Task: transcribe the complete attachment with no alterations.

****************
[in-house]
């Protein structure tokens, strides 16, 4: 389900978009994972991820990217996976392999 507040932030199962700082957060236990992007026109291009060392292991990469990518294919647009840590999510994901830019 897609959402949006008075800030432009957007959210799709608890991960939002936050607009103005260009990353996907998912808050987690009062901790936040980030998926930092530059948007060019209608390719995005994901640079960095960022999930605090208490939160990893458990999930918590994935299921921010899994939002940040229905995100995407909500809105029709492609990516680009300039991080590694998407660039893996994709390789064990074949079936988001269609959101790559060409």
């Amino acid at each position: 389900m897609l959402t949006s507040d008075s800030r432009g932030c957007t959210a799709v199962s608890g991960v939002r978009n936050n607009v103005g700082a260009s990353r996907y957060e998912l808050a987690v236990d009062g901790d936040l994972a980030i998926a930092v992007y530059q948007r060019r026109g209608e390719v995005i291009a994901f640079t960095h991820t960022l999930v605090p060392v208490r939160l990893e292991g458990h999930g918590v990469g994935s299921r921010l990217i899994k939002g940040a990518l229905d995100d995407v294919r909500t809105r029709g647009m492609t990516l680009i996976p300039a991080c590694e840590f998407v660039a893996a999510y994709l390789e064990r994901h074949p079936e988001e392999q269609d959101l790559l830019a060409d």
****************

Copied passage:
[in-house]
């Protein structure tokens, strides 16, 4: 389900978009994972991820990217996976392999 507040932030199962700082957060236990992007026109291009060392292991990469990518294919647009840590999510994901830019 897609959402949006008075800030432009957007959210799709608890991960939002936050607009103005260009990353996907998912808050987690009062901790936040980030998926930092530059948007060019209608390719995005994901640079960095960022999930605090208490939160990893458990999930918590994935299921921010899994939002940040229905995100995407909500809105029709492609990516680009300039991080590694998407660039893996994709390789064990074949079936988001269609959101790559060409």
């Amino acid at each position: 389900m897609l959402t949006s507040d008075s800030r432009g932030c957007t959210a799709v199962s608890g991960v939002r978009n936050n607009v103005g700082a260009s990353r996907y957060e998912l808050a987690v236990d009062g901790d936040l994972a980030i998926a930092v992007y530059q948007r060019r026109g209608e390719v995005i291009a994901f640079t960095h991820t960022l999930v605090p060392v208490r939160l990893e292991g458990h999930g918590v990469g994935s299921r921010l990217i899994k939002g940040a990518l229905d995100d995407v294919r909500t809105r029709g647009m492609t990516l680009i996976p300039a991080c590694e840590f998407v660039a893996a999510y994709l390789e064990r994901h074949p079936e988001e392999q269609d959101l790559l830019a060409d």